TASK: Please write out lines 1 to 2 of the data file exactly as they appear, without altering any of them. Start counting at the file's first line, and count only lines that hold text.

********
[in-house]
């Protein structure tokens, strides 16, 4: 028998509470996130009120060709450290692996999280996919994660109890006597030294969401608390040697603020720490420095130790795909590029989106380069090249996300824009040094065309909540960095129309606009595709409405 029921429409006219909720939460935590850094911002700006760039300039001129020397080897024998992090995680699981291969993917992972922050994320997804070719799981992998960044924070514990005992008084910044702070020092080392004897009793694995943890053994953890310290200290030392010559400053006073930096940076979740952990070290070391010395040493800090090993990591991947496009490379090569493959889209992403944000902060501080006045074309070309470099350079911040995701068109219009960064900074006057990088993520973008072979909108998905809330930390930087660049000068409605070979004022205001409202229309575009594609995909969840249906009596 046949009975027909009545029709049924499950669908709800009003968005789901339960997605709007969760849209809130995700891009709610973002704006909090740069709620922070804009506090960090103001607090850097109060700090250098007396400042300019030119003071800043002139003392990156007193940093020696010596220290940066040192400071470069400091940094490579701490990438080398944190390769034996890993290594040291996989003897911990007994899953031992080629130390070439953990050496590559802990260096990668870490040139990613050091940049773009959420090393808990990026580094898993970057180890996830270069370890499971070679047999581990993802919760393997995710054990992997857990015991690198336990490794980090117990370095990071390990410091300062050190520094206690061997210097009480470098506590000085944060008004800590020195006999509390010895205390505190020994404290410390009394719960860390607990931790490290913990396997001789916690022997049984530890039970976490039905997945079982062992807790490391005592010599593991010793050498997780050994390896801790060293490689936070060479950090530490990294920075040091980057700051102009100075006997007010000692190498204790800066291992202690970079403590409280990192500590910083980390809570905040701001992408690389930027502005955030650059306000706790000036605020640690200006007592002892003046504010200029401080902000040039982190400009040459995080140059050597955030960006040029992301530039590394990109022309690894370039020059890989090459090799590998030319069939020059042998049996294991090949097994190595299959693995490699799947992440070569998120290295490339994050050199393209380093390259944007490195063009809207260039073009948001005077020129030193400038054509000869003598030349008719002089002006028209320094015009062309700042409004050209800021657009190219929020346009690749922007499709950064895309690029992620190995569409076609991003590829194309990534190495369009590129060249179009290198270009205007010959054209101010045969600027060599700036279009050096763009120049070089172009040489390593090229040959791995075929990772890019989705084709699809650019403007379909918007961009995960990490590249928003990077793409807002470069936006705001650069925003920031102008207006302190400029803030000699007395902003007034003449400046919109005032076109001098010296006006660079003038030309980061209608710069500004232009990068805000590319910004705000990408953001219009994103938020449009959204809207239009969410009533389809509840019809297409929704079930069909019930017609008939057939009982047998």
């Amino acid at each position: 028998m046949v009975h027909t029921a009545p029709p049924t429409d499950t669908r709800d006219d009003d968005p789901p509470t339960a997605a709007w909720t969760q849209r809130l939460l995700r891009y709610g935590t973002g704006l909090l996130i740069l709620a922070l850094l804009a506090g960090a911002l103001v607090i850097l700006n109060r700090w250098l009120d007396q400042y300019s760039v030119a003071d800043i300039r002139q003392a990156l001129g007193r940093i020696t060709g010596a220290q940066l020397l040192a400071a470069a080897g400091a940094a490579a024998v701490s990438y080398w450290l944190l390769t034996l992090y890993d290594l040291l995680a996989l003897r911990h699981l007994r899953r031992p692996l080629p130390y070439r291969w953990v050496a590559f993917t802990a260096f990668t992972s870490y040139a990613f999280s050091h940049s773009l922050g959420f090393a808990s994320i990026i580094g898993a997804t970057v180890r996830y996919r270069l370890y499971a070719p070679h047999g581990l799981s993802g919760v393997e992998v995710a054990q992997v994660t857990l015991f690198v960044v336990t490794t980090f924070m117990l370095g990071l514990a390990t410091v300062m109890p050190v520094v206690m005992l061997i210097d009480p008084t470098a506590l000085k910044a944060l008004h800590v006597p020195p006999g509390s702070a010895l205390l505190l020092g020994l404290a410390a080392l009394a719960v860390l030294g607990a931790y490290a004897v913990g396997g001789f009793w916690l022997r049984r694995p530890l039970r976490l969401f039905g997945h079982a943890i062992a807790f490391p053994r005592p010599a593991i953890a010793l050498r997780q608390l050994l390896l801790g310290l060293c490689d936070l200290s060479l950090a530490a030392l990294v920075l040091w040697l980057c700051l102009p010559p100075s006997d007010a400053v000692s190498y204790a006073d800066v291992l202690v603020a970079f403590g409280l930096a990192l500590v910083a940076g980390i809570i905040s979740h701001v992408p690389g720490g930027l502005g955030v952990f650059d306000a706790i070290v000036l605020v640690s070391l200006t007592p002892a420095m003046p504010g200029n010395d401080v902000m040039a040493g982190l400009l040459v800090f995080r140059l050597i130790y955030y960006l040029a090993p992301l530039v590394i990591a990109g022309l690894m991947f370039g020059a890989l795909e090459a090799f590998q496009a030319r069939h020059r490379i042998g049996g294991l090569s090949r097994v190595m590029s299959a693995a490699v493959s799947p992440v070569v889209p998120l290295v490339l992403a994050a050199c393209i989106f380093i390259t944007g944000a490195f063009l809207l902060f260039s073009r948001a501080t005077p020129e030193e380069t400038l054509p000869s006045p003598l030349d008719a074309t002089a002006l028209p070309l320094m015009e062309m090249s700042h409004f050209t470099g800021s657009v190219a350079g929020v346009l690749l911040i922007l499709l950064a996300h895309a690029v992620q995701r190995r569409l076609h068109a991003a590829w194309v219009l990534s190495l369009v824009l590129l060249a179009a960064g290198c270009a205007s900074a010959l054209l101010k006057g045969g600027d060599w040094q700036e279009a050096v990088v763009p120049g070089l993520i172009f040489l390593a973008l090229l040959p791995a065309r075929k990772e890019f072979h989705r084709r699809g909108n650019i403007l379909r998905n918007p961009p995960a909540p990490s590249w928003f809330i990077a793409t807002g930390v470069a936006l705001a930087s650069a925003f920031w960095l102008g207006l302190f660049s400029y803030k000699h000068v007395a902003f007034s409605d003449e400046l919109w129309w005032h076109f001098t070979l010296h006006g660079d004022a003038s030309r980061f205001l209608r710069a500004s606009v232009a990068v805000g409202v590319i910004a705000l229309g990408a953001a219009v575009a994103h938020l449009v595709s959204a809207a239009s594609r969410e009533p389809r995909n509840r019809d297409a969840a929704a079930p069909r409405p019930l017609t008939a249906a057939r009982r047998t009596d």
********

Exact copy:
[in-house]
């Protein structure tokens, strides 16, 4: 028998509470996130009120060709450290692996999280996919994660109890006597030294969401608390040697603020720490420095130790795909590029989106380069090249996300824009040094065309909540960095129309606009595709409405 029921429409006219909720939460935590850094911002700006760039300039001129020397080897024998992090995680699981291969993917992972922050994320997804070719799981992998960044924070514990005992008084910044702070020092080392004897009793694995943890053994953890310290200290030392010559400053006073930096940076979740952990070290070391010395040493800090090993990591991947496009490379090569493959889209992403944000902060501080006045074309070309470099350079911040995701068109219009960064900074006057990088993520973008072979909108998905809330930390930087660049000068409605070979004022205001409202229309575009594609995909969840249906009596 046949009975027909009545029709049924499950669908709800009003968005789901339960997605709007969760849209809130995700891009709610973002704006909090740069709620922070804009506090960090103001607090850097109060700090250098007396400042300019030119003071800043002139003392990156007193940093020696010596220290940066040192400071470069400091940094490579701490990438080398944190390769034996890993290594040291996989003897911990007994899953031992080629130390070439953990050496590559802990260096990668870490040139990613050091940049773009959420090393808990990026580094898993970057180890996830270069370890499971070679047999581990993802919760393997995710054990992997857990015991690198336990490794980090117990370095990071390990410091300062050190520094206690061997210097009480470098506590000085944060008004800590020195006999509390010895205390505190020994404290410390009394719960860390607990931790490290913990396997001789916690022997049984530890039970976490039905997945079982062992807790490391005592010599593991010793050498997780050994390896801790060293490689936070060479950090530490990294920075040091980057700051102009100075006997007010000692190498204790800066291992202690970079403590409280990192500590910083980390809570905040701001992408690389930027502005955030650059306000706790000036605020640690200006007592002892003046504010200029401080902000040039982190400009040459995080140059050597955030960006040029992301530039590394990109022309690894370039020059890989090459090799590998030319069939020059042998049996294991090949097994190595299959693995490699799947992440070569998120290295490339994050050199393209380093390259944007490195063009809207260039073009948001005077020129030193400038054509000869003598030349008719002089002006028209320094015009062309700042409004050209800021657009190219929020346009690749922007499709950064895309690029992620190995569409076609991003590829194309990534190495369009590129060249179009290198270009205007010959054209101010045969600027060599700036279009050096763009120049070089172009040489390593090229040959791995075929990772890019989705084709699809650019403007379909918007961009995960990490590249928003990077793409807002470069936006705001650069925003920031102008207006302190400029803030000699007395902003007034003449400046919109005032076109001098010296006006660079003038030309980061209608710069500004232009990068805000590319910004705000990408953001219009994103938020449009959204809207239009969410009533389809509840019809297409929704079930069909019930017609008939057939009982047998």